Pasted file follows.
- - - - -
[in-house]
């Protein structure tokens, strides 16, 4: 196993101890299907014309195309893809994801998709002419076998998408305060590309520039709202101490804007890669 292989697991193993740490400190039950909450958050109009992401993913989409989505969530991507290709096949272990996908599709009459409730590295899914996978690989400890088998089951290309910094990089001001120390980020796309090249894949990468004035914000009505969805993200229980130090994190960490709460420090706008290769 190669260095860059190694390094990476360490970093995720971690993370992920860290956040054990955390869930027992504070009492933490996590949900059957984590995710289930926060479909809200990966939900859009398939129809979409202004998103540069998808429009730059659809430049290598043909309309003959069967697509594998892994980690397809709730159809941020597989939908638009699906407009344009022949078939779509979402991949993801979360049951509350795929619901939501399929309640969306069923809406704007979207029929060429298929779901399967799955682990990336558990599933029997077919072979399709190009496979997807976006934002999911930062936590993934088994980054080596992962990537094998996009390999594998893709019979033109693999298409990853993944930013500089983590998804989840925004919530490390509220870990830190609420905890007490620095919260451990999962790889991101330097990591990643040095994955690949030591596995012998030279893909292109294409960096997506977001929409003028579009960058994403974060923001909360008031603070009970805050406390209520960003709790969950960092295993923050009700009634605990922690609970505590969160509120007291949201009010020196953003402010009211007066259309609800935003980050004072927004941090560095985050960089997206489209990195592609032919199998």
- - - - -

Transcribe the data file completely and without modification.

[in-house]
């Protein structure tokens, strides 16, 4: 196993101890299907014309195309893809994801998709002419076998998408305060590309520039709202101490804007890669 292989697991193993740490400190039950909450958050109009992401993913989409989505969530991507290709096949272990996908599709009459409730590295899914996978690989400890088998089951290309910094990089001001120390980020796309090249894949990468004035914000009505969805993200229980130090994190960490709460420090706008290769 190669260095860059190694390094990476360490970093995720971690993370992920860290956040054990955390869930027992504070009492933490996590949900059957984590995710289930926060479909809200990966939900859009398939129809979409202004998103540069998808429009730059659809430049290598043909309309003959069967697509594998892994980690397809709730159809941020597989939908638009699906407009344009022949078939779509979402991949993801979360049951509350795929619901939501399929309640969306069923809406704007979207029929060429298929779901399967799955682990990336558990599933029997077919072979399709190009496979997807976006934002999911930062936590993934088994980054080596992962990537094998996009390999594998893709019979033109693999298409990853993944930013500089983590998804989840925004919530490390509220870990830190609420905890007490620095919260451990999962790889991101330097990591990643040095994955690949030591596995012998030279893909292109294409960096997506977001929409003028579009960058994403974060923001909360008031603070009970805050406390209520960003709790969950960092295993923050009700009634605990922690609970505590969160509120007291949201009010020196953003402010009211007066259309609800935003980050004072927004941090560095985050960089997206489209990195592609032919199998």